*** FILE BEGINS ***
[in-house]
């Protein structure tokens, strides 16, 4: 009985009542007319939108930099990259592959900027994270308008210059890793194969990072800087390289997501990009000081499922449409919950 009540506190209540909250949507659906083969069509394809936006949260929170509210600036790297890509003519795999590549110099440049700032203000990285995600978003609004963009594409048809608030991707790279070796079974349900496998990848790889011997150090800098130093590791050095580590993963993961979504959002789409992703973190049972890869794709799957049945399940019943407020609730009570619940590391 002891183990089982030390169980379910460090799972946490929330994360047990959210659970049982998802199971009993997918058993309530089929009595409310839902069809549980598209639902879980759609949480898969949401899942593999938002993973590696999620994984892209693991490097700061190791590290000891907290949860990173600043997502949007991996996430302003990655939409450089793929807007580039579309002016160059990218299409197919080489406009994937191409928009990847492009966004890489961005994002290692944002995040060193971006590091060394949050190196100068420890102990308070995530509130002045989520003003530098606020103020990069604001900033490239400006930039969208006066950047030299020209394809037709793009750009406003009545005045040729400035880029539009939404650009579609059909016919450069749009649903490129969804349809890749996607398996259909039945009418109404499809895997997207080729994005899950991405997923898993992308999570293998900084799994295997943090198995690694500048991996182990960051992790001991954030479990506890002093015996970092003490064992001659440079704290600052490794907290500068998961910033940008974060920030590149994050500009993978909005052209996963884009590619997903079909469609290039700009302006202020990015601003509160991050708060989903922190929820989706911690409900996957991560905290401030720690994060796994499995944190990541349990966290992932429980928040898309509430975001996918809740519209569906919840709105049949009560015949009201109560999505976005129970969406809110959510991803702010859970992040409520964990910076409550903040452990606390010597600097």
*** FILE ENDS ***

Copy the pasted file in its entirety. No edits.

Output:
[in-house]
């Protein structure tokens, strides 16, 4: 009985009542007319939108930099990259592959900027994270308008210059890793194969990072800087390289997501990009000081499922449409919950 009540506190209540909250949507659906083969069509394809936006949260929170509210600036790297890509003519795999590549110099440049700032203000990285995600978003609004963009594409048809608030991707790279070796079974349900496998990848790889011997150090800098130093590791050095580590993963993961979504959002789409992703973190049972890869794709799957049945399940019943407020609730009570619940590391 002891183990089982030390169980379910460090799972946490929330994360047990959210659970049982998802199971009993997918058993309530089929009595409310839902069809549980598209639902879980759609949480898969949401899942593999938002993973590696999620994984892209693991490097700061190791590290000891907290949860990173600043997502949007991996996430302003990655939409450089793929807007580039579309002016160059990218299409197919080489406009994937191409928009990847492009966004890489961005994002290692944002995040060193971006590091060394949050190196100068420890102990308070995530509130002045989520003003530098606020103020990069604001900033490239400006930039969208006066950047030299020209394809037709793009750009406003009545005045040729400035880029539009939404650009579609059909016919450069749009649903490129969804349809890749996607398996259909039945009418109404499809895997997207080729994005899950991405997923898993992308999570293998900084799994295997943090198995690694500048991996182990960051992790001991954030479990506890002093015996970092003490064992001659440079704290600052490794907290500068998961910033940008974060920030590149994050500009993978909005052209996963884009590619997903079909469609290039700009302006202020990015601003509160991050708060989903922190929820989706911690409900996957991560905290401030720690994060796994499995944190990541349990966290992932429980928040898309509430975001996918809740519209569906919840709105049949009560015949009201109560999505976005129970969406809110959510991803702010859970992040409520964990910076409550903040452990606390010597600097």